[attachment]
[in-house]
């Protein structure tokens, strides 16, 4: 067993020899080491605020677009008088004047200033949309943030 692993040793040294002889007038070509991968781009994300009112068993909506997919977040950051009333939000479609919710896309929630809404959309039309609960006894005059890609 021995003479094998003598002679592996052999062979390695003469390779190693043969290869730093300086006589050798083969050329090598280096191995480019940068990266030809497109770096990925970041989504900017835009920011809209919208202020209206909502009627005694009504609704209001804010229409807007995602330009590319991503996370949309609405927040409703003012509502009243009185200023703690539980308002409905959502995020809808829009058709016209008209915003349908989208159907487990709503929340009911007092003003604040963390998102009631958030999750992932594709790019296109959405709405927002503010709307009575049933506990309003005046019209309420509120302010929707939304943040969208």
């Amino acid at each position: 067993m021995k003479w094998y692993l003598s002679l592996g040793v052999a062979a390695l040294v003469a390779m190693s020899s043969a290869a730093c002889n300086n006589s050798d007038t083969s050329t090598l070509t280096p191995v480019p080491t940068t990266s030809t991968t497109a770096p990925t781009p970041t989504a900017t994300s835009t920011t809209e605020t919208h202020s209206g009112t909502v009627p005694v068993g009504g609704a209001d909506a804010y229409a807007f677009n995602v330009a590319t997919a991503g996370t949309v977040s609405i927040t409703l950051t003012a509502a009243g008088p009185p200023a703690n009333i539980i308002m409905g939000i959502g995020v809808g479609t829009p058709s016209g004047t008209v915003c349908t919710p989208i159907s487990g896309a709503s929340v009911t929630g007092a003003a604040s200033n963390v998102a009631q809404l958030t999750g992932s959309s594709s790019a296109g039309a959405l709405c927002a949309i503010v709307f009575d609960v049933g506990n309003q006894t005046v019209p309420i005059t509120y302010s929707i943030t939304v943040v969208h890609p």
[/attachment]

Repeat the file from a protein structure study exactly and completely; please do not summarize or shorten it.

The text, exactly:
[in-house]
């Protein structure tokens, strides 16, 4: 067993020899080491605020677009008088004047200033949309943030 692993040793040294002889007038070509991968781009994300009112068993909506997919977040950051009333939000479609919710896309929630809404959309039309609960006894005059890609 021995003479094998003598002679592996052999062979390695003469390779190693043969290869730093300086006589050798083969050329090598280096191995480019940068990266030809497109770096990925970041989504900017835009920011809209919208202020209206909502009627005694009504609704209001804010229409807007995602330009590319991503996370949309609405927040409703003012509502009243009185200023703690539980308002409905959502995020809808829009058709016209008209915003349908989208159907487990709503929340009911007092003003604040963390998102009631958030999750992932594709790019296109959405709405927002503010709307009575049933506990309003005046019209309420509120302010929707939304943040969208």
């Amino acid at each position: 067993m021995k003479w094998y692993l003598s002679l592996g040793v052999a062979a390695l040294v003469a390779m190693s020899s043969a290869a730093c002889n300086n006589s050798d007038t083969s050329t090598l070509t280096p191995v480019p080491t940068t990266s030809t991968t497109a770096p990925t781009p970041t989504a900017t994300s835009t920011t809209e605020t919208h202020s209206g009112t909502v009627p005694v068993g009504g609704a209001d909506a804010y229409a807007f677009n995602v330009a590319t997919a991503g996370t949309v977040s609405i927040t409703l950051t003012a509502a009243g008088p009185p200023a703690n009333i539980i308002m409905g939000i959502g995020v809808g479609t829009p058709s016209g004047t008209v915003c349908t919710p989208i159907s487990g896309a709503s929340v009911t929630g007092a003003a604040s200033n963390v998102a009631q809404l958030t999750g992932s959309s594709s790019a296109g039309a959405l709405c927002a949309i503010v709307f009575d609960v049933g506990n309003q006894t005046v019209p309420i005059t509120y302010s929707i943030t939304v943040v969208h890609p």